Friday, February 2, 2007
The prosecution of plaintiffs class action firm Milberg Weiss and two of its partners took another turn when Steven Cooperman admitted to accepting payments from the firm for serving as the representative plaintiff in class actions. His guilty plea includes an admission to accepting $175,000 from "Partner B," widely speculated to be former Milberg Weiss partner William Lerach, who split away from the firm in 2004 to form Lerach Coughlin. It has been noted that Cooperman is an eminently impeachable witness, having served time for insurance fraud and then prosecuted for breaching his plea agreement by conducting another fraud (involving forged doctors signatures on health insurance forms) while in prison -- how often will he be asked "Which time were you lying?" on cross-examination? Moreover, his guilty plea in the Milberg Weiss case effectively admits that he lied to the courts about not receiving any remuneration for serving as the representative plaintiff. A story in The Recorder (here) has a telling quote from Cooperman's attorney, who asserts that his client has "been 100 percent truthful with the government as to Milberg Weiss." Not much of an endorsement.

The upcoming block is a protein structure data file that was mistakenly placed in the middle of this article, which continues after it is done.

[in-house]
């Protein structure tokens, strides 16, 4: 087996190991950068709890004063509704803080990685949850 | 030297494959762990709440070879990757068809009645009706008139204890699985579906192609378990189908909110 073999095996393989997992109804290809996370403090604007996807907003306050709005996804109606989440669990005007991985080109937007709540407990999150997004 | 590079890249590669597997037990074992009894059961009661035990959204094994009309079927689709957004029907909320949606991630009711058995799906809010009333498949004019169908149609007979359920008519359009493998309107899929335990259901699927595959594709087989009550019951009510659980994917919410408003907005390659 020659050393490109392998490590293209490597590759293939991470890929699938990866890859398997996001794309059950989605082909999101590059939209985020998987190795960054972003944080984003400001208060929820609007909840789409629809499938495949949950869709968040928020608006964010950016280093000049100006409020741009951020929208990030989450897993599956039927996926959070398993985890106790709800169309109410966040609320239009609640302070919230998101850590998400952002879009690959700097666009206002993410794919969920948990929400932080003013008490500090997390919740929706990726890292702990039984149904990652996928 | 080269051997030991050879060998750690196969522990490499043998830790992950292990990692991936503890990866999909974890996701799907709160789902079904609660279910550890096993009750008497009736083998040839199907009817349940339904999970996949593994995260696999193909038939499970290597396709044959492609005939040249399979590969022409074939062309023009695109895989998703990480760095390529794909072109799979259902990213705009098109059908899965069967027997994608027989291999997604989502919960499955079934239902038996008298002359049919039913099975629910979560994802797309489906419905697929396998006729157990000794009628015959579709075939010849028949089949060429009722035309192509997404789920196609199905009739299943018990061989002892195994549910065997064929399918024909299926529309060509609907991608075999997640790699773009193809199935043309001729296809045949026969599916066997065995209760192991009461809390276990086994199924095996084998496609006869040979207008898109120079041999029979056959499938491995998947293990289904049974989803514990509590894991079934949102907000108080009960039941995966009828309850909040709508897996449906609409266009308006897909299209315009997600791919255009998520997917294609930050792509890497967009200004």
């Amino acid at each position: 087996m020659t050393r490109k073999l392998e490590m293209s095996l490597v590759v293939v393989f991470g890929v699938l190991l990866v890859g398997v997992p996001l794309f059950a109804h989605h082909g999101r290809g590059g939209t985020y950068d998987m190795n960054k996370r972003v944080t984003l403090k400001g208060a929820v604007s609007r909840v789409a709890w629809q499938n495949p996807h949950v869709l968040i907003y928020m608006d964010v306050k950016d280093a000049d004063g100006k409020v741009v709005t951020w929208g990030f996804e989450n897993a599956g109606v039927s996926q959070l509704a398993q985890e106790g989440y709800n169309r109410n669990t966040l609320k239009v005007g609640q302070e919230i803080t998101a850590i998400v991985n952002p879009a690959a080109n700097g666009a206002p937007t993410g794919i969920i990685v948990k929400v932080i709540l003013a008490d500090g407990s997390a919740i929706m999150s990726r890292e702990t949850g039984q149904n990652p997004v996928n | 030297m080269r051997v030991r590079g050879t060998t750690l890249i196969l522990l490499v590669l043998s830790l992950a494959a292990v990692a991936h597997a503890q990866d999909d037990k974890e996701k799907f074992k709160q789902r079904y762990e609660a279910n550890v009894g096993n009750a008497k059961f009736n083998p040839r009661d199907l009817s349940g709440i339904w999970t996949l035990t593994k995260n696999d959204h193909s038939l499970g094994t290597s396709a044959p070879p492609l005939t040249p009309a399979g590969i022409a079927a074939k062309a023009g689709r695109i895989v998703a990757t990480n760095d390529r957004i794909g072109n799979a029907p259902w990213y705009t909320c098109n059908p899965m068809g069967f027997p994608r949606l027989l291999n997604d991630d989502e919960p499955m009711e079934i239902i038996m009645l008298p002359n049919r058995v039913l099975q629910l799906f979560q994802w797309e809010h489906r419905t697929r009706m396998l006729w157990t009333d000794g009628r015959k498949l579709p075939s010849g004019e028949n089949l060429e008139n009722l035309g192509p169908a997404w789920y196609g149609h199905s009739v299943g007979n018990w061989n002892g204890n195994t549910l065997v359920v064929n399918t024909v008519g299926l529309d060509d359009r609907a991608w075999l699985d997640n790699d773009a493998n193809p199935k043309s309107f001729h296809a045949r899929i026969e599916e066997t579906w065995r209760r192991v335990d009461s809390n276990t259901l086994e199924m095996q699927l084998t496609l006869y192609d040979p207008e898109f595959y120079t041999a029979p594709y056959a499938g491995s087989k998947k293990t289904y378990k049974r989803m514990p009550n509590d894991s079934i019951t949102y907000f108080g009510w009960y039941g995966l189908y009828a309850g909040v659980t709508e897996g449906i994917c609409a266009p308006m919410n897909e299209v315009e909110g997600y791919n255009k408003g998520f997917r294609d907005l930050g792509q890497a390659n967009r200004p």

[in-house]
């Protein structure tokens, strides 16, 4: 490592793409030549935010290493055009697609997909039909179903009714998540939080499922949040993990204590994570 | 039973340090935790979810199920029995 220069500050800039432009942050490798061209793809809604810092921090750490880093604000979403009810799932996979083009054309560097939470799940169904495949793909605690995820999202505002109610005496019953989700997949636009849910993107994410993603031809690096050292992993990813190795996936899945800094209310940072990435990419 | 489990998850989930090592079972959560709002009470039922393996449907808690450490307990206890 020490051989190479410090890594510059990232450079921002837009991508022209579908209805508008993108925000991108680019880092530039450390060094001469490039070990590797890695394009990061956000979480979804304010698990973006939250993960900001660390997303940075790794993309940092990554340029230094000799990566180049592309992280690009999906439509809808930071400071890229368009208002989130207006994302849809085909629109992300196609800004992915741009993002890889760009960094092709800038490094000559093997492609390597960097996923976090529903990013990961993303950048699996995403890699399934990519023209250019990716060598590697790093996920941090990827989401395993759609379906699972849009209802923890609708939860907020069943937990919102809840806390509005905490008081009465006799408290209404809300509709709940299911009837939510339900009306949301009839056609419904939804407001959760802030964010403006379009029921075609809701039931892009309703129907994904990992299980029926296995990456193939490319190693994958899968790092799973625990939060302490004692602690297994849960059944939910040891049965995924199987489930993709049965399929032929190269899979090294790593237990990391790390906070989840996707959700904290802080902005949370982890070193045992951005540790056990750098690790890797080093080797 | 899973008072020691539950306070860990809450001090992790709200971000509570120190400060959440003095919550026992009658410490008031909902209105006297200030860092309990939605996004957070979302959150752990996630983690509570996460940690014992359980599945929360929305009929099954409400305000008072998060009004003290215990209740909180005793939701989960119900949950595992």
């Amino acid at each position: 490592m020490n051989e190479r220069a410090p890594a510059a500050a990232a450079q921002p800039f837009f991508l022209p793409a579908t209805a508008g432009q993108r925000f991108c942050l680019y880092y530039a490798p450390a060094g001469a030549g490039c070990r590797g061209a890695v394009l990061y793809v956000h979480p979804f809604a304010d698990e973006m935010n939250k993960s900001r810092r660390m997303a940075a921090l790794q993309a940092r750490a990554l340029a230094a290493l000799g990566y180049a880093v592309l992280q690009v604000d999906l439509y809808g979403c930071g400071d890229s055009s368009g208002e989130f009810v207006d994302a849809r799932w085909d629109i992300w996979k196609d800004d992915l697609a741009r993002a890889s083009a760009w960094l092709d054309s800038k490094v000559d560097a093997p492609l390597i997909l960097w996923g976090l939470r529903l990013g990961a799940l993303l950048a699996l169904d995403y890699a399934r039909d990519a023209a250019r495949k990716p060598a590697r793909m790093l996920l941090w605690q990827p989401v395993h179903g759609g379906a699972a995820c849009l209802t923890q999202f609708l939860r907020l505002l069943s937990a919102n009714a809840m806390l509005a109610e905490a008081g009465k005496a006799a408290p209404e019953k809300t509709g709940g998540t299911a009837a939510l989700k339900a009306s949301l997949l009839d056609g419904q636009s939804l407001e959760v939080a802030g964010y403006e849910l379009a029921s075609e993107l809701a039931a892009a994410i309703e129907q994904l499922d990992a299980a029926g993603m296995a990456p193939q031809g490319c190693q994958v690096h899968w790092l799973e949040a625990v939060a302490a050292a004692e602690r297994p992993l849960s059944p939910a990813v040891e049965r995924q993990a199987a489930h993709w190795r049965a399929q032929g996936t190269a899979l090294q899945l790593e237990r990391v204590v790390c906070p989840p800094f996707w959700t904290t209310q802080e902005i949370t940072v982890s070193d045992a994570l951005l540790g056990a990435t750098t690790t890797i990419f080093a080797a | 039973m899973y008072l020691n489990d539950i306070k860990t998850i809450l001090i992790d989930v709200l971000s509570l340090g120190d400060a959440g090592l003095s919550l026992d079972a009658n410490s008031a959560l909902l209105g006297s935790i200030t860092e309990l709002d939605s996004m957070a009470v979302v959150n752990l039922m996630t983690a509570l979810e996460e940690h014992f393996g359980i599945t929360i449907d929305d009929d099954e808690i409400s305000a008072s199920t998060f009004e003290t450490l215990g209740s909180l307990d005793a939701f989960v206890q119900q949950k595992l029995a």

While there is considerable speculation that prosecutors may be "closing in" on Lerach and his former partner, Mel Weiss, who has been identified as "Partner A" in other plea documents, it is hard to conceive the government building a case around the testimony of the defendants who have entered guilty pleas already, all of whom have a checkered past, particularly Cooperman. I suspect that, unless the government can obtain incriminating information from someone inside Milberg Weiss, or cooperation from one of the firm's former partners charged in the indictment, it will be difficult to think that a breakthrough will occur that leads to charges against Lerach and Weiss after nearly seven years of investigation. (ph)